Song melodies need to have a direction, a goal. Otherwise they’re just aimless wanderings that bore listeners.
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Recently I wrote about one of the most common problems I saw in young songwriters, which was a serious flaw in the sense of structure and form of their music. I mentioned that the main symptom of bad structure is a song that seems to have no climactic moment; no obvious point to where the song energy is building. A badly-written melody can be both a cause and a symptom of bad song structure. Just as song energy needs to feel that it’s got a purpose and a direction, good melodies need to have a goal.
But with melodies, there’s more at stake than simply giving it a high point. Melodies almost always need a crucial ingredient to keep them from sounding like they’re wandering aimlessly: they need repetition.
Most listeners are not aware that many of the world’s best melodies are made up of small repeating cells, or motifs, that get strung together to form a longer melody. A brilliant current example is Adele’s “Set Fire to the Rain.” The verse melody is 16 bars long, but in fact it’s merely a 4-bar melody that gets played 4 times, each repetition an almost-exact replica of that original 4-bar fragment.
The climactic moment occurs at the beginning of the chorus, where the high point of the melody occurs. There’s a 2-bar melodic cell that then moves downward twice. These are not literal repetitions: each time the melody moves down it gets modified, but we hear a strong similarity between each iteration of the fragment.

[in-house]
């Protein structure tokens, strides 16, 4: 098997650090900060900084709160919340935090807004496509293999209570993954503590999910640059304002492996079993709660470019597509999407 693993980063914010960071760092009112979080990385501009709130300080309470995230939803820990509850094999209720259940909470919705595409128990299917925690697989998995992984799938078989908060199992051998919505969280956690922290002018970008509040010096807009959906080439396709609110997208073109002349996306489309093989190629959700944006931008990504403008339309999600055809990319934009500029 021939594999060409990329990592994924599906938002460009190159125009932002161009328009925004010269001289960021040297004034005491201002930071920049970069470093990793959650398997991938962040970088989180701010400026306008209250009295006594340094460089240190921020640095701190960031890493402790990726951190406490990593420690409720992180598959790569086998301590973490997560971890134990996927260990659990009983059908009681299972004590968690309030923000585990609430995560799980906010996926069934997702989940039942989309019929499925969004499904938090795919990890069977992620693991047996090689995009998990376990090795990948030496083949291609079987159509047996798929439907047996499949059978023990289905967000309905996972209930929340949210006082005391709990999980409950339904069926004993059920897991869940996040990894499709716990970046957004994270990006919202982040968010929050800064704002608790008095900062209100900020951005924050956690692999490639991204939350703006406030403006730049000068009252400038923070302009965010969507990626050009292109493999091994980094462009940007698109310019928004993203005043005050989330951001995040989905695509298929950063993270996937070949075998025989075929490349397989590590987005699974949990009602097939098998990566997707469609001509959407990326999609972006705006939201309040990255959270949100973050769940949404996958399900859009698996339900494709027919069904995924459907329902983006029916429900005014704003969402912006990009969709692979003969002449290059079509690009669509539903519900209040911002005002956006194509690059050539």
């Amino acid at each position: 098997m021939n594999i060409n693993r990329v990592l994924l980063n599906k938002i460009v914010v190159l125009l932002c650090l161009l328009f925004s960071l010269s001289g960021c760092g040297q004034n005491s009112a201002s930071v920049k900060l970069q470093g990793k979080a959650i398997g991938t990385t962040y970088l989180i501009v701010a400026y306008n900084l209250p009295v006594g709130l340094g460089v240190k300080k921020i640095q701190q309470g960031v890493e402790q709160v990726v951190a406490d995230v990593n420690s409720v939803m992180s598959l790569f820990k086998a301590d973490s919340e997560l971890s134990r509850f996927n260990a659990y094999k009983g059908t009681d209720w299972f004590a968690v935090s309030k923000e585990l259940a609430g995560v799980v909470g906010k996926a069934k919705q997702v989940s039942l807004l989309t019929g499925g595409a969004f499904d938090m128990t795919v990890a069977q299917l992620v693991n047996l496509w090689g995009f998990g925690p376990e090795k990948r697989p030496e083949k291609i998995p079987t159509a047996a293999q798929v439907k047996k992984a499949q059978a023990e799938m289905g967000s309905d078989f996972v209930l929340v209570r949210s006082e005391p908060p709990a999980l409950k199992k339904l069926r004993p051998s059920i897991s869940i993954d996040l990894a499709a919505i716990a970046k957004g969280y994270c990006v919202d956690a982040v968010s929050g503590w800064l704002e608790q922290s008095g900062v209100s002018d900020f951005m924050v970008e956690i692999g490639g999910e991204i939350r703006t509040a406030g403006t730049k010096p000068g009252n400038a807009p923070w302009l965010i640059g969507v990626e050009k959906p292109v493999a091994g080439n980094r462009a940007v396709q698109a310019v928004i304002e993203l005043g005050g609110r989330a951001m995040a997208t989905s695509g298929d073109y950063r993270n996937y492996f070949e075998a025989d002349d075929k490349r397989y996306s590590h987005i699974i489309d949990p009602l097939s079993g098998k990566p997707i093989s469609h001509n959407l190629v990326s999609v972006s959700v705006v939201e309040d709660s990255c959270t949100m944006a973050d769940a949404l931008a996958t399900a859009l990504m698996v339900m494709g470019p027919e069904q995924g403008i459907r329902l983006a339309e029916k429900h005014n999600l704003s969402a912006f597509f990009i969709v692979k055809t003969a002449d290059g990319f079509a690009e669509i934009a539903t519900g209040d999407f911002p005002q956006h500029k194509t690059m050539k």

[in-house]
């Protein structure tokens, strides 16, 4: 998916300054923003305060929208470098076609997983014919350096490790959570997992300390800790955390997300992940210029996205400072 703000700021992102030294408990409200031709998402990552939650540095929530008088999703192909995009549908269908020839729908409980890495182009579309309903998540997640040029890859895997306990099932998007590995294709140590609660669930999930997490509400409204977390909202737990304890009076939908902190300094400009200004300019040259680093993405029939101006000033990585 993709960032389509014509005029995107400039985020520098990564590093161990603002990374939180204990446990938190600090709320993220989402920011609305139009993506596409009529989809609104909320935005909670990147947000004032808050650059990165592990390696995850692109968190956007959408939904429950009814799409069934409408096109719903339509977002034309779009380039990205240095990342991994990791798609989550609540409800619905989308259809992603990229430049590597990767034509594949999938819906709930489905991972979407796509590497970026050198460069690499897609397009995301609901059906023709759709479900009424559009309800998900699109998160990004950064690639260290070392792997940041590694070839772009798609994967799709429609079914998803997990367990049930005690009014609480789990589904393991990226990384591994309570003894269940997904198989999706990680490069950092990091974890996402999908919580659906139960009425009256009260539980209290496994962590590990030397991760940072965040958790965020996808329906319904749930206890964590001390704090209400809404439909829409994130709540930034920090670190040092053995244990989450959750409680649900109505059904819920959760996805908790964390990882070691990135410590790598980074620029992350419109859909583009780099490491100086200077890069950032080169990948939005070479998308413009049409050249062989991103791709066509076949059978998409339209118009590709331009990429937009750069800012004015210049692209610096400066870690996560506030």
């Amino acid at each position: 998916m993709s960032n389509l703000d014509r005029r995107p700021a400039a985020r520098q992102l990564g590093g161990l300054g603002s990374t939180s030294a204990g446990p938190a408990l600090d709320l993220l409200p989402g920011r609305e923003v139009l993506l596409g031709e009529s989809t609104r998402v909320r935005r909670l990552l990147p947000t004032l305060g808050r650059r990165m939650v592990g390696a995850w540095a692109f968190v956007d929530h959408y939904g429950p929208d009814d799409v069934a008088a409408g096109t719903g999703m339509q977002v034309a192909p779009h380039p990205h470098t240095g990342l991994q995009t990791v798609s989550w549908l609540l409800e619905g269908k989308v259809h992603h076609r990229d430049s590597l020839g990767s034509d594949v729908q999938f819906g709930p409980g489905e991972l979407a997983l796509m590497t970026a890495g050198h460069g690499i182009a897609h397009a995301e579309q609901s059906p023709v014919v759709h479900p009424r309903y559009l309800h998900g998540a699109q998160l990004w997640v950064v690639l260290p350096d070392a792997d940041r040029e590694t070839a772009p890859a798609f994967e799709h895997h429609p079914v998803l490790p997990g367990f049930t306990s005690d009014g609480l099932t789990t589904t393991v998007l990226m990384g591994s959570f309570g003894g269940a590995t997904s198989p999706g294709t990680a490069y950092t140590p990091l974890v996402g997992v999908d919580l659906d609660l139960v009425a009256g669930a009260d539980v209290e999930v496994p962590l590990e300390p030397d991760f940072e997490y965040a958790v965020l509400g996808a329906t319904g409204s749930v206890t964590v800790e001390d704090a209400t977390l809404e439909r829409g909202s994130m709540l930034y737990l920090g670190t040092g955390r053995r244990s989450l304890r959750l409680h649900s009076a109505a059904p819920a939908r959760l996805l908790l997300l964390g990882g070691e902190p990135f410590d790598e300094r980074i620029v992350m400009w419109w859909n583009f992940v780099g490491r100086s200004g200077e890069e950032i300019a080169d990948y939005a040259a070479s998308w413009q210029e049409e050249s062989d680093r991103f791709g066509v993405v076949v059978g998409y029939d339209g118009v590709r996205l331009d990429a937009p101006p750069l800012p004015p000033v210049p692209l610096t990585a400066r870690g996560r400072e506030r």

With very little new material, she’s able to create an entire verse and chorus melody.
Repetition has been a key ingredient for many great melodies in pop history. Here’s a short list of songs to check out that have long melodies that feature short melodic fragments that get repeated many times. Each song uses repetition in a different way – sometimes using literal repeats, sometimes approximate repeats, sometimes repeating ideas but starting on a different note, and so on. But in each case longer melodies are created by stringing together shorter ones:
- Fire and Rain (James Taylor)
- Higher Ground (Stevie Wonder)
- Hotel California (The Eagles)
- What I Am (Edie Brickell and the New Bohemians)
- Walking on the Sun (Smash Mouth)
So what do we learn from this? The most important point is that repetition gives structure to an otherwise wandering melody. Repetition allows listeners to easily remember what they’ve heard. And in hit song writing, where the hook can be a crucial part of the appeal, repetition is vital.
As you begin work on your next melody, write a short 1- or 2-bar melody. Then see if you can string those fragments together into a longer melody. Sometimes it works to use the same chord progression as a harmonization for each repetition, as with “Set Fire to the Rain.” But sometimes you can repeat the fragment with different chords underneath, like “Higher Ground.”
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